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Ukrainian crisis and EU enlargement in Western Balkans

The Ukrainian crisis will have significant consequences for the future of the European periphery, which is now increasingly becoming an arena for competing powers. The game started with EU and Russia, but it quickly involved the United States too. In its foreign policy, Russia seems to be unimpressed with the EU, but not with the US. Whether with or without the involvement of EU, the future structure of the international system in the outskirts of Europe is likely to become bipolar, with significant elements of multipolarism. The European core – including the territory of current EU – is...

Reconciliation and European Integration

Efforts to come to terms with the conflicts of the 1990s and achieve genuine reconciliation are progressing extremely slowly in the Western Balkans. Compared to other post-conflict situations – such as the post-WWII period - the record is, frankly, disappointing. At the same time, however, relations among the Western Balkan countries have become considerably more normal on the economic, cultural and societal levels. This also represents an important part of the healing process. Progress towards EU enlargement can not only be a powerful force for promoting this normalization, but...

Thorny Path to the EU Membership

Integrating the countries of the Western Balkans into the European Union (EU) has become the priority of the European Enlargement policy. The EU’s commitment towards a European future for these states has been maintained since the Thessaloniki summit in 2003. This particular milestone paved the way for an EU accession, and granted all Western Balkans countries the possibility of gaining potential candidate status.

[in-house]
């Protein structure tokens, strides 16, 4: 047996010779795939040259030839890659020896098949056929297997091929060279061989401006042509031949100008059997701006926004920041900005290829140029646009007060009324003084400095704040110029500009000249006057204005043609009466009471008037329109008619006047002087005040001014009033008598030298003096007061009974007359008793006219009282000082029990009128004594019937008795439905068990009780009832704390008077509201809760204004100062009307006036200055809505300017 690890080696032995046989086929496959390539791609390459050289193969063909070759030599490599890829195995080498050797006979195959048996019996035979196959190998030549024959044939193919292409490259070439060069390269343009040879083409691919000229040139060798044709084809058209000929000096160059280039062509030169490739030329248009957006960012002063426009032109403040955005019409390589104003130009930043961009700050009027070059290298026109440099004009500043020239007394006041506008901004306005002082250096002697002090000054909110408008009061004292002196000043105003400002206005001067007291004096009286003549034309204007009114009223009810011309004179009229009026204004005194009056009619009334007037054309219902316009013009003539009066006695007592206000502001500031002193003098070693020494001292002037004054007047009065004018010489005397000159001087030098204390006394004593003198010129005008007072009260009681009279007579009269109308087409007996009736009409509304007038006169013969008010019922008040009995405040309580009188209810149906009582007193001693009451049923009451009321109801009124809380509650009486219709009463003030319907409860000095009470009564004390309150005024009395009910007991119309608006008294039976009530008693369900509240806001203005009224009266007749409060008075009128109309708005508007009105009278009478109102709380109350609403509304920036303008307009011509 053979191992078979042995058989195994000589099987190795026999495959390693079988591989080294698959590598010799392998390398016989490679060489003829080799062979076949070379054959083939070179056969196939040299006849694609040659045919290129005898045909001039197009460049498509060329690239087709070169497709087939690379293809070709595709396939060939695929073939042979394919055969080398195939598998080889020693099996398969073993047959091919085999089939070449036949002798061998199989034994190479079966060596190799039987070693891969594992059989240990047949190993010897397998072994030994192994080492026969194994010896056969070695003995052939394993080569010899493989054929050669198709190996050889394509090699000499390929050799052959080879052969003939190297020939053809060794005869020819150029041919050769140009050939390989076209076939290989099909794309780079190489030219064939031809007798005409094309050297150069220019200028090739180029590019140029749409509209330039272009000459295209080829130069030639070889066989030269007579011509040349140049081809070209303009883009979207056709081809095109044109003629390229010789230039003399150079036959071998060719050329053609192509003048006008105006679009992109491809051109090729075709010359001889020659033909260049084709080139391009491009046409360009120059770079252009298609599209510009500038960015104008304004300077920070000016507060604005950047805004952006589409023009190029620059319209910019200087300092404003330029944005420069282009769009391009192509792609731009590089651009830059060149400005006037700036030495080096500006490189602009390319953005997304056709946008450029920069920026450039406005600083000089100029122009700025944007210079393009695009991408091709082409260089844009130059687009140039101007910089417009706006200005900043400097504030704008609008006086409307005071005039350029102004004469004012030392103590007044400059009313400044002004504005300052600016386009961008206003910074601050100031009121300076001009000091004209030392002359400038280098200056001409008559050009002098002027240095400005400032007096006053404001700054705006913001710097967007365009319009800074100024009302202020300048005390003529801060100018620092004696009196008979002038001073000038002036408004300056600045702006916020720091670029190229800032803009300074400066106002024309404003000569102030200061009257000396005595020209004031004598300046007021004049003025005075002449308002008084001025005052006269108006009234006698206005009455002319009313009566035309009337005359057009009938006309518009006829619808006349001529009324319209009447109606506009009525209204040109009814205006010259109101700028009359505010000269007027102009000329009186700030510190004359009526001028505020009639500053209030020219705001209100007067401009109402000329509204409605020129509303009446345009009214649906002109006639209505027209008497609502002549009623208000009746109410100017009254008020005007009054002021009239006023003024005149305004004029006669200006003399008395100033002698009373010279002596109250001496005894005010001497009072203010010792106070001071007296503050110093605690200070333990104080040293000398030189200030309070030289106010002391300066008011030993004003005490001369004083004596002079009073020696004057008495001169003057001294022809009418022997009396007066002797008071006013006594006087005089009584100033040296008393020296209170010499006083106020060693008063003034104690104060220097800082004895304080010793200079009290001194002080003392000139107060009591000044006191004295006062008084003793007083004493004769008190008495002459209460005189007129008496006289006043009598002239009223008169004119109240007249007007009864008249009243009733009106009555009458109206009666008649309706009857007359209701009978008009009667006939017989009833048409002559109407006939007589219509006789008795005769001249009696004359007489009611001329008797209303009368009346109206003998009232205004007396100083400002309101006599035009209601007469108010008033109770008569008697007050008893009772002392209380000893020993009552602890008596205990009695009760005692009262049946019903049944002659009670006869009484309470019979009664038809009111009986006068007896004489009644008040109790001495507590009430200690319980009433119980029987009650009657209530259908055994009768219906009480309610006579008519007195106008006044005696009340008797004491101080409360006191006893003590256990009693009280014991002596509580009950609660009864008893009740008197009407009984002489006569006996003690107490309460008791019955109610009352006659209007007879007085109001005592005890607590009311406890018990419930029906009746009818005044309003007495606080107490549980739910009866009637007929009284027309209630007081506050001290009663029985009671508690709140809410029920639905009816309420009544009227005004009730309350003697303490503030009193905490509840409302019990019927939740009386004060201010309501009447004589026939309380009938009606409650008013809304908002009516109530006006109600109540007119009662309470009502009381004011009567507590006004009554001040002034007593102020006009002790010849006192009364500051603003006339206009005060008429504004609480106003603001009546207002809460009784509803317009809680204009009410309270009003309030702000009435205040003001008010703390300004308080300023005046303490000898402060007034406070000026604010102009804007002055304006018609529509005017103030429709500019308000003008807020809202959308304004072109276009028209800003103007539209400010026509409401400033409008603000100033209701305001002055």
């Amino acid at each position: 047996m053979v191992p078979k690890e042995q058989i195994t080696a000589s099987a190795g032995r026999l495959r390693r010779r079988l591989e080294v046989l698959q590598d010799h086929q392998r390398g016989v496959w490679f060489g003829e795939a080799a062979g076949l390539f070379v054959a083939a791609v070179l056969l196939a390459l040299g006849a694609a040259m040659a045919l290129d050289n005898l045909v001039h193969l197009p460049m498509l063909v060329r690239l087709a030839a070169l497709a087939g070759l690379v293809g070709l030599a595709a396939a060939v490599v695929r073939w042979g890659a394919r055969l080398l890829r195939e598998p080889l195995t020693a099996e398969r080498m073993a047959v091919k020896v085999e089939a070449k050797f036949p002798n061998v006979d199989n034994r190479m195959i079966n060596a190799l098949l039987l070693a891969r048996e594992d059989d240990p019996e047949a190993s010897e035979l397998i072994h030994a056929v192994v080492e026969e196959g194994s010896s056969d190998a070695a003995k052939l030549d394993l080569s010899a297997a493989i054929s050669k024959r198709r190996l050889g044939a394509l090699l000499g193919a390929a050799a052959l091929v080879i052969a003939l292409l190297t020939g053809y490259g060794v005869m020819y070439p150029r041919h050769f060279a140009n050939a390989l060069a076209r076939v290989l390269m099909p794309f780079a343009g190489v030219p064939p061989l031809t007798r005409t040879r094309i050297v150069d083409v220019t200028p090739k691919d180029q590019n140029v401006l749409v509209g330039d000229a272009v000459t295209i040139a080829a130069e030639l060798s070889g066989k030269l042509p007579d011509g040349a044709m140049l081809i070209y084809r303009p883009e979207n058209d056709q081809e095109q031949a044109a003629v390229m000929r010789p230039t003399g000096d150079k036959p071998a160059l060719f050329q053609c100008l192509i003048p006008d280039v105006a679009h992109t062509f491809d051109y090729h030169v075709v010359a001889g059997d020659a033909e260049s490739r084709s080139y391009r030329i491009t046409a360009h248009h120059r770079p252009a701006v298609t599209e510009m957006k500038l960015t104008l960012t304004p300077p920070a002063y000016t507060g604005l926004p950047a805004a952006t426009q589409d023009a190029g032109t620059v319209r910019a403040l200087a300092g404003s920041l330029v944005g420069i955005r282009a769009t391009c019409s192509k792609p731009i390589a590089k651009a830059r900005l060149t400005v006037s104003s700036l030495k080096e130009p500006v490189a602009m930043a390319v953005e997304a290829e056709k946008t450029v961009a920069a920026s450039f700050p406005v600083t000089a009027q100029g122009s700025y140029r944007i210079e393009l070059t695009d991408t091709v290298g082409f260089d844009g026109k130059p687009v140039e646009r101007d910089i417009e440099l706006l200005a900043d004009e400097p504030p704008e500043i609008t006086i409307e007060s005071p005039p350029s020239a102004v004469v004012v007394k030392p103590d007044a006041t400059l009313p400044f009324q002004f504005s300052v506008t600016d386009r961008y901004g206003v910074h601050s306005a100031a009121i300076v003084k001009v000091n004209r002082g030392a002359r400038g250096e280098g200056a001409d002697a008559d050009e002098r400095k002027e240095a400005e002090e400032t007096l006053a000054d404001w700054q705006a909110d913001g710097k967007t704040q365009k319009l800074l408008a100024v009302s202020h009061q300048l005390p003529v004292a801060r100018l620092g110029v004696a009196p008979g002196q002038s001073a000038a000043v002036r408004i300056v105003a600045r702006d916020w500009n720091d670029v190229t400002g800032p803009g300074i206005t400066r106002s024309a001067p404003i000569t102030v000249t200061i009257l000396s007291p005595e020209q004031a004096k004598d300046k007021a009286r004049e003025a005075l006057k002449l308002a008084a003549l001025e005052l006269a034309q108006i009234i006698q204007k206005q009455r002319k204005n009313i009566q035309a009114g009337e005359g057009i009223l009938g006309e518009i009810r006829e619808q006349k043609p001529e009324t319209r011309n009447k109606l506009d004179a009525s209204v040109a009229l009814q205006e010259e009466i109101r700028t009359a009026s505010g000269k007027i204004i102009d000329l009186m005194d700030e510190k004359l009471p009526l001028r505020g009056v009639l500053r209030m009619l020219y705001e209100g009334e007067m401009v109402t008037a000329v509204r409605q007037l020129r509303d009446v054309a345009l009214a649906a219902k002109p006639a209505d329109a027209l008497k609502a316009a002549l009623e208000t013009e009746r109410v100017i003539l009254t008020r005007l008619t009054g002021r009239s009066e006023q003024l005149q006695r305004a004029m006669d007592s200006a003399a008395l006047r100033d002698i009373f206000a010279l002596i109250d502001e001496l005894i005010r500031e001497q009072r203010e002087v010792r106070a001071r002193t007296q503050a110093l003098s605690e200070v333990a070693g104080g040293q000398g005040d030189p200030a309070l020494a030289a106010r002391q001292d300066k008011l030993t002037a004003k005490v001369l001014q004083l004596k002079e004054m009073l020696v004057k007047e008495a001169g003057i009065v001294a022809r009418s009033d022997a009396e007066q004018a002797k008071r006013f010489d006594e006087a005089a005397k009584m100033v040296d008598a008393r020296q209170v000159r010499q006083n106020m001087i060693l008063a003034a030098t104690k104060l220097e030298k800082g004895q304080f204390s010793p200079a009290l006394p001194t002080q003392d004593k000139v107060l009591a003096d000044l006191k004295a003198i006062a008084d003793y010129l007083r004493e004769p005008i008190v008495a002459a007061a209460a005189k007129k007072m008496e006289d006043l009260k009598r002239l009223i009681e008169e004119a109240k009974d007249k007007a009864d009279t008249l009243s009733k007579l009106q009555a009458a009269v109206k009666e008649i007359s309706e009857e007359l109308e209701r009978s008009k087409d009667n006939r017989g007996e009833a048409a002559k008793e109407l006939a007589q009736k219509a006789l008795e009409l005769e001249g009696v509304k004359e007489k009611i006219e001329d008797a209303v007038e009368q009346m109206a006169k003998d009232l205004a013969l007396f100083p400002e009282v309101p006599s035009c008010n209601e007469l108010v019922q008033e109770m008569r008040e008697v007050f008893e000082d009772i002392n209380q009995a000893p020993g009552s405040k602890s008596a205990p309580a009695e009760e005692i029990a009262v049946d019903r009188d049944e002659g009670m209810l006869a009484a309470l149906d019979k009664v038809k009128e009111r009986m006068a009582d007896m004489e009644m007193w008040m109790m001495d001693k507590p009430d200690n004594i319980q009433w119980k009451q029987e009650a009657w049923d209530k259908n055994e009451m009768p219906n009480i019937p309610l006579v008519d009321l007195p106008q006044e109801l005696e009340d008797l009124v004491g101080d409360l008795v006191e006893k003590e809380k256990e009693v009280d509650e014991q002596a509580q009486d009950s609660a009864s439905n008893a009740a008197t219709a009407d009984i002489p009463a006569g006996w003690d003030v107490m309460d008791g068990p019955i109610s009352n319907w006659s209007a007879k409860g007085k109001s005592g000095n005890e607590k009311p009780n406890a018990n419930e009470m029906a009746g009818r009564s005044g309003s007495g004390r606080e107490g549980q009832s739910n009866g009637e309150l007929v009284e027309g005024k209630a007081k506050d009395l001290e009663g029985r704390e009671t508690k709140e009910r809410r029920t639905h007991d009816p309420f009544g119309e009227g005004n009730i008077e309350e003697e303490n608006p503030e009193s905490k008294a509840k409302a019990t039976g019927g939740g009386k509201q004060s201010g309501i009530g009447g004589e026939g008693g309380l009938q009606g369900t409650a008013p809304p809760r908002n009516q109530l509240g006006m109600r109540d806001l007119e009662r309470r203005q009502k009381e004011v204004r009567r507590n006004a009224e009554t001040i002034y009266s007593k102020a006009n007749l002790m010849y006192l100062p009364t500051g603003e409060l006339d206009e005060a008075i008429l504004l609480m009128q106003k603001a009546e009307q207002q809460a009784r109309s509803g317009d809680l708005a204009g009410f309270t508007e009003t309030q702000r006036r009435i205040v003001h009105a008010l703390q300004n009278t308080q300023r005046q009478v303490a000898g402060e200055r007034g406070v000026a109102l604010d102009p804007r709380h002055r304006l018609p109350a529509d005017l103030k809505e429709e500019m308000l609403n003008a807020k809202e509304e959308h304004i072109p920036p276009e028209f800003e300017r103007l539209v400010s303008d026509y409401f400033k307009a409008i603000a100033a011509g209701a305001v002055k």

The accession of Croatia last year showed that the EU kept its promise to integrate the Southeast European countries, even in difficult economic and...

Forgetting Enlargement

Not long ago, the DG for Enlargement moved to a new address, from 200 to 15, Rue de la Loi, Brussels. What seems like a question of logistics, not policy, matters. Never in the past twenty years has enlargement fallen to such a low priority for the European Union. The old address of the Directorate General for Enlargement was the Berlaymont, the centre of the Commission—symbolizing the centrality and importance of the enlargement process for the EU. Now, it is housed in a non-descript office building a few hundred meters away. This symbolic removal from the center of EU and the Commission’...

Lack of Clarity and Credibility in the EU Rule of Law Conditionality

Over the past fourteen years, EU policy makers have placed a growing emphasis on the rule of law and particularly the reform of the judiciary in the transition countries of the Western Balkans (WB) region. The EU’s strategy of promoting rule of law in the WB relies on the demand to comply with certain political criteria, in combination with the supply of institutional ties, technical, and economic assistance. The accession process generates unique, broad-based, and long-term support for the establishment of the rule of law in the candidate states. The most visible instrument for the...